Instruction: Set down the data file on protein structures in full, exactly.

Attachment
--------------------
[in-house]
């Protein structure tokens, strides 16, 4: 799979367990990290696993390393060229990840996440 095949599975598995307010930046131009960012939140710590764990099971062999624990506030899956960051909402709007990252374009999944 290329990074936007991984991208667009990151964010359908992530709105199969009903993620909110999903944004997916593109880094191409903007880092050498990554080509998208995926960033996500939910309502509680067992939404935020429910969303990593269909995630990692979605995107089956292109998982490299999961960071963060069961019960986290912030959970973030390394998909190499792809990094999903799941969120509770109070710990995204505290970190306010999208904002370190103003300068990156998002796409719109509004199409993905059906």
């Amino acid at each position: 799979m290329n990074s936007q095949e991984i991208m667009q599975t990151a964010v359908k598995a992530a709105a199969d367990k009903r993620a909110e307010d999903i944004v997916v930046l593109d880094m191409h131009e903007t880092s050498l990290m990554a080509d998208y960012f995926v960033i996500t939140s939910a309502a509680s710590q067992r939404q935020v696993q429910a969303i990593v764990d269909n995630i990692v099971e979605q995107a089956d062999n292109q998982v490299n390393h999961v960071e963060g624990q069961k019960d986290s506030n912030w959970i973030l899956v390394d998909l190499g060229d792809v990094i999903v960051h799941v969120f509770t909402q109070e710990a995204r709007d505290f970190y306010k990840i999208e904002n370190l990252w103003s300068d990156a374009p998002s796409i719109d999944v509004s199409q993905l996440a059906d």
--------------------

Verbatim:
[in-house]
């Protein structure tokens, strides 16, 4: 799979367990990290696993390393060229990840996440 095949599975598995307010930046131009960012939140710590764990099971062999624990506030899956960051909402709007990252374009999944 290329990074936007991984991208667009990151964010359908992530709105199969009903993620909110999903944004997916593109880094191409903007880092050498990554080509998208995926960033996500939910309502509680067992939404935020429910969303990593269909995630990692979605995107089956292109998982490299999961960071963060069961019960986290912030959970973030390394998909190499792809990094999903799941969120509770109070710990995204505290970190306010999208904002370190103003300068990156998002796409719109509004199409993905059906």
């Amino acid at each position: 799979m290329n990074s936007q095949e991984i991208m667009q599975t990151a964010v359908k598995a992530a709105a199969d367990k009903r993620a909110e307010d999903i944004v997916v930046l593109d880094m191409h131009e903007t880092s050498l990290m990554a080509d998208y960012f995926v960033i996500t939140s939910a309502a509680s710590q067992r939404q935020v696993q429910a969303i990593v764990d269909n995630i990692v099971e979605q995107a089956d062999n292109q998982v490299n390393h999961v960071e963060g624990q069961k019960d986290s506030n912030w959970i973030l899956v390394d998909l190499g060229d792809v990094i999903v960051h799941v969120f509770t909402q109070e710990a995204r709007d505290f970190y306010k990840i999208e904002n370190l990252w103003s300068d990156a374009p998002s796409i719109d999944v509004s199409q993905l996440a059906d």